The fifth chapter, The Bungler’s Valour, explains how his uncle’s letter triggered off a silent volcano in Sitarama Rao’s heart. When his daughter asks him to help her in drawing water from the well, he starts the bickering and ends up with a fight with his wife. He thinks that his wife jumped into the well, but, finds her alive. He gets more angry and hits the child and then, his wife.

In the Chapter six, The Bungler’s End, Sitarama Rao  thinks that  everything at home is laughing at him. Photographs on the wall and his dairies reveal his tender youth and ideals. He checks his face in the mirror. To his horror his face changed a lot. He starts reasoning about himself. The existential question of his quest dogs him. “Who is he? That gentleman or this devil?” (The Bungler, Pg.108) ‘He’ is himself. He sets out of the house in search of himself. He thinks his friends are responsible for his ruin. He realizes, “Could it be that they have become good-for-nothing because of my company.” (The Bungler, Pg.116) He sets on the road day-dreaming that he becomes a dacoit and stops all the passengers.  A young lady suspects that he would dishonor her, but Sitarama Rao lets her go without any harm.

Then, Sitarama Rao goes to meet an oldman, Ramayya, who was playing with his grandchild. Ramayya calls Sitarama Rao, a madman and, advises him to change his way of life.  Ramayya warns him that he will file a case on behalf of Sitarama Rao’s wife and children. Ramayya warns Sitarama Rao that it is the last scene of the play and so the curtain may fall at any time.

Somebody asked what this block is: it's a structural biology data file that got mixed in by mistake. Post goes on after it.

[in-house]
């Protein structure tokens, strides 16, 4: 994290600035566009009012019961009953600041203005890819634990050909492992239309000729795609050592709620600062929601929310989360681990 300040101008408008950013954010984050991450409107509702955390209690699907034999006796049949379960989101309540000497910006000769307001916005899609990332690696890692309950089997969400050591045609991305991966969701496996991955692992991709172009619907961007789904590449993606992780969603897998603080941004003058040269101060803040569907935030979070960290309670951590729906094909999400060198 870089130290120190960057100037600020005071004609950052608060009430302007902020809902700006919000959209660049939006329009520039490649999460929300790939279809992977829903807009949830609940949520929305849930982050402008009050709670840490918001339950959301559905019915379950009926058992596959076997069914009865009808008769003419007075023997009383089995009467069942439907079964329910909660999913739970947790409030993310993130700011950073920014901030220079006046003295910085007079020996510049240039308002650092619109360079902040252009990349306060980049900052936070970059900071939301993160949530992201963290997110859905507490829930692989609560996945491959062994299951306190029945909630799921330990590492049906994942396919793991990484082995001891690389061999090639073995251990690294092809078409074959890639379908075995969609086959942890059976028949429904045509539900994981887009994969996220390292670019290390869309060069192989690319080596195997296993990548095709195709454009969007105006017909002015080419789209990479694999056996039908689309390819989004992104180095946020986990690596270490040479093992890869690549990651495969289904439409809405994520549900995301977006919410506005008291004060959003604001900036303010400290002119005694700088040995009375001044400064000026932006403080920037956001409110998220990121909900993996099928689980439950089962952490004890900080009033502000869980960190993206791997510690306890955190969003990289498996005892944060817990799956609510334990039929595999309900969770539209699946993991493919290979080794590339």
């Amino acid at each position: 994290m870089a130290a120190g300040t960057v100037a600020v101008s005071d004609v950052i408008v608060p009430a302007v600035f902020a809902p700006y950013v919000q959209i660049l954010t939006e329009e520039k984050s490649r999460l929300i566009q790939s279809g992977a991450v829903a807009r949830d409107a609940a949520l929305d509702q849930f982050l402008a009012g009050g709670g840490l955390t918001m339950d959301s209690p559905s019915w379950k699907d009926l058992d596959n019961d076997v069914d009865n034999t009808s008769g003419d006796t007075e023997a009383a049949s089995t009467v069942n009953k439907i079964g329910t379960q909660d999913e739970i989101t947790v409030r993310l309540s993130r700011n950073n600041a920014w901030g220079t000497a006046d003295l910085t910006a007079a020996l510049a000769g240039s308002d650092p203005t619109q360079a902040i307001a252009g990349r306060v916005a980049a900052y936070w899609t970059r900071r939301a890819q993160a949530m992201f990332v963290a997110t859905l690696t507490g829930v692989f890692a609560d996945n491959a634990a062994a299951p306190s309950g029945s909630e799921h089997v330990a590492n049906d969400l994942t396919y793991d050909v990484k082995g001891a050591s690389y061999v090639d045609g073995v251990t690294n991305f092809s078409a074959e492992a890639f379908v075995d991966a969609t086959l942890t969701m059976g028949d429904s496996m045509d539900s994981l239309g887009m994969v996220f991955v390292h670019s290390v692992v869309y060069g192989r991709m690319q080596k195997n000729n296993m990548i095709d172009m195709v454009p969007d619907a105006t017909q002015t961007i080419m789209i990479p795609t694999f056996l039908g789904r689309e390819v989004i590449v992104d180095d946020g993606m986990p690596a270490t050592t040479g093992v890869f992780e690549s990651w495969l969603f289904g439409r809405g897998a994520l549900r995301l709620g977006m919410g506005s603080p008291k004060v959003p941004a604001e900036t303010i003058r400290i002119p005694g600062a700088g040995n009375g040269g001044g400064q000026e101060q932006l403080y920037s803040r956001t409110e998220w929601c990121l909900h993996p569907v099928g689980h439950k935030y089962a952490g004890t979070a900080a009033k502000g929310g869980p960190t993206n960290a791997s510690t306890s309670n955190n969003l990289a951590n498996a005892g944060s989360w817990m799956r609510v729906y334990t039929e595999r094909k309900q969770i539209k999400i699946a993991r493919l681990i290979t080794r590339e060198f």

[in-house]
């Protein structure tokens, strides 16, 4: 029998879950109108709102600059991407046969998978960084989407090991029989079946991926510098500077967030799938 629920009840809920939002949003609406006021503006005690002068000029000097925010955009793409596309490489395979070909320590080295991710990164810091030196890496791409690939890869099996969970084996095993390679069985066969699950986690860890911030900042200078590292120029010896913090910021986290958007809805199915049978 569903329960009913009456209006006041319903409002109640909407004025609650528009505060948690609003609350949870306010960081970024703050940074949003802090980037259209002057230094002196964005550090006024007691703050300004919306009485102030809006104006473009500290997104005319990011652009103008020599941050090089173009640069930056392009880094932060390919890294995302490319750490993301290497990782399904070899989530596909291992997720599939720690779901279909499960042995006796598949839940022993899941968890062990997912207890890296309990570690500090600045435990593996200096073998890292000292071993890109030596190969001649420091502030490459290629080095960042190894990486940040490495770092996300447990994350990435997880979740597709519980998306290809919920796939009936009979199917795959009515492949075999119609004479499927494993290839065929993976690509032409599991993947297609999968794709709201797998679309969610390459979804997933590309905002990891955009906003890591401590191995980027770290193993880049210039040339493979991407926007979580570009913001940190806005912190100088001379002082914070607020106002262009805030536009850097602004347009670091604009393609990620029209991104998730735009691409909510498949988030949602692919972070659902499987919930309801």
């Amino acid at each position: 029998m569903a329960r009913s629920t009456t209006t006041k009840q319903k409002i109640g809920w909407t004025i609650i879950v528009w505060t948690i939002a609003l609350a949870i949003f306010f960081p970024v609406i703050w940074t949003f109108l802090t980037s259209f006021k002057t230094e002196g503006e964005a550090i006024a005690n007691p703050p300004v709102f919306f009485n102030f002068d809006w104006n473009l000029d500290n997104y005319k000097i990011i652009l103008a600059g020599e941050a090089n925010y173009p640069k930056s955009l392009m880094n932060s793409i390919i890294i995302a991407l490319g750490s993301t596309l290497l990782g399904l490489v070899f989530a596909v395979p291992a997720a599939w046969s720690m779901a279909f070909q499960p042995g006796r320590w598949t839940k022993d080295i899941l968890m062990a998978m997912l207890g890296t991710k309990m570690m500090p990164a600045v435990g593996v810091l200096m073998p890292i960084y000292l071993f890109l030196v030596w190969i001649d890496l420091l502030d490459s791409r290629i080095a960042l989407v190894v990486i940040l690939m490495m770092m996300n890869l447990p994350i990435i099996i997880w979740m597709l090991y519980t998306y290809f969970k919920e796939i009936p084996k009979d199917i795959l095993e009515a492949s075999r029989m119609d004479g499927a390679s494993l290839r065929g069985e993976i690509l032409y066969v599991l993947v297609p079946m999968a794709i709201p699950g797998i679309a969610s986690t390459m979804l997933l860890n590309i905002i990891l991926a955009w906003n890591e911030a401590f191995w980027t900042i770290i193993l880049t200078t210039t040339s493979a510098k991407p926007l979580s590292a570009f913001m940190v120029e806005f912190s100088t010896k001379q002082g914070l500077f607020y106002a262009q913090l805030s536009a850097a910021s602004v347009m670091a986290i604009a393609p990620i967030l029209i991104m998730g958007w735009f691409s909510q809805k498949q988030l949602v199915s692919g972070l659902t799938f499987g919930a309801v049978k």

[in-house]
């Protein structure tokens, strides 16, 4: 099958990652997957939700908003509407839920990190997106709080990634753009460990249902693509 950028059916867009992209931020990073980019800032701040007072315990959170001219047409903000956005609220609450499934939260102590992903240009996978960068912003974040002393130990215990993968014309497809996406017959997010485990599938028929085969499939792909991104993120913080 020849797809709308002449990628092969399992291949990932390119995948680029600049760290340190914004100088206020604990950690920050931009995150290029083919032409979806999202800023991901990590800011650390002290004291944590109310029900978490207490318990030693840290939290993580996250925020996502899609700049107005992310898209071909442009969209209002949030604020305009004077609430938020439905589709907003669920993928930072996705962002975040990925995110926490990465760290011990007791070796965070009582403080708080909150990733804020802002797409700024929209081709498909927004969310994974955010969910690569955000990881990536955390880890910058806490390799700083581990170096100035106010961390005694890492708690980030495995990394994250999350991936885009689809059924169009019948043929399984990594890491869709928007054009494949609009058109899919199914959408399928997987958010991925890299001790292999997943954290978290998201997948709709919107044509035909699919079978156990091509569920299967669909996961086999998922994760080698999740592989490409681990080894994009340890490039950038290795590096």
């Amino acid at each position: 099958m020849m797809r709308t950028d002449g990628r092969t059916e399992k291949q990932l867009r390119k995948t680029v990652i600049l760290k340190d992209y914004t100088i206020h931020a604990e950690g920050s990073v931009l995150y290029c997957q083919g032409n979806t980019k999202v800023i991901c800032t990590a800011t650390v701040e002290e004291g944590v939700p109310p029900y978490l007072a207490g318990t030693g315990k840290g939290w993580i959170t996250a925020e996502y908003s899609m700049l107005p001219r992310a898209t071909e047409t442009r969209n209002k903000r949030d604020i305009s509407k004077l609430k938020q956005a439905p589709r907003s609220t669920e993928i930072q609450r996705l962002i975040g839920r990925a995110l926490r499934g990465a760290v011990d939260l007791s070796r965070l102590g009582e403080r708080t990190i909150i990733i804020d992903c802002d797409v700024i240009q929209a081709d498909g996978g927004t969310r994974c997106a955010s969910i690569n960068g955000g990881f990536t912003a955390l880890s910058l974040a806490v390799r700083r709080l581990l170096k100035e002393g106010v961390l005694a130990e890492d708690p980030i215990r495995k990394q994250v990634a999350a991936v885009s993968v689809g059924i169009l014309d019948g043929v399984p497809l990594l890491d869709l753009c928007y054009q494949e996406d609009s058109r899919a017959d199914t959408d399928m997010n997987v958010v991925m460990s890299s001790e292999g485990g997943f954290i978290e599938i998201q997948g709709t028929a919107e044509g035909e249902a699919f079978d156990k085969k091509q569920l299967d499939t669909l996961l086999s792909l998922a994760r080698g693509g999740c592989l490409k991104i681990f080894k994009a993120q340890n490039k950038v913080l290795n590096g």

Sitarama Rao gets very angry on him and sets out freely on road .He picks up a charcoal, and starts doodling on the walls of the town. He confronts a neatly dressed up gentle man, gets into a hotel and confronts a lawyer.  Then, he stands on a police- post singing aloud and delivers a speech to the gathered crowd around the post. The police man sends Sitarama Rao away.  Sitarama Rao meets a prostitute and later he goes to a public meeting. When he criticizes all the dignitaries on the dais, the mob enjoys. But when he criticizes the mob, the mob including the people on dais become furious. Ramayya reveals to them that Sitarama Rao hit his wife and his child. The mob at once, beats him black and blue and wounded Sitarama Rao escapes the crowd, manages to reach a bridge and sits on the culvert and withdraws into silence. 

          When Ramayya joins Sitarama Rao, Sitarama Rao asks him to convey his remorse to his wife. Ramayya responds that she might have excused him long ago. Sitarama Rao withdraws into more silence and walks down to a Cremation Ground. There, he meets his father, his mother and his own shadow. He gets into a dual with his shadow and his shadow kills him. Until Ramayya identifies the body, nobody recognizes that the corpse was that of Sitarama Rao.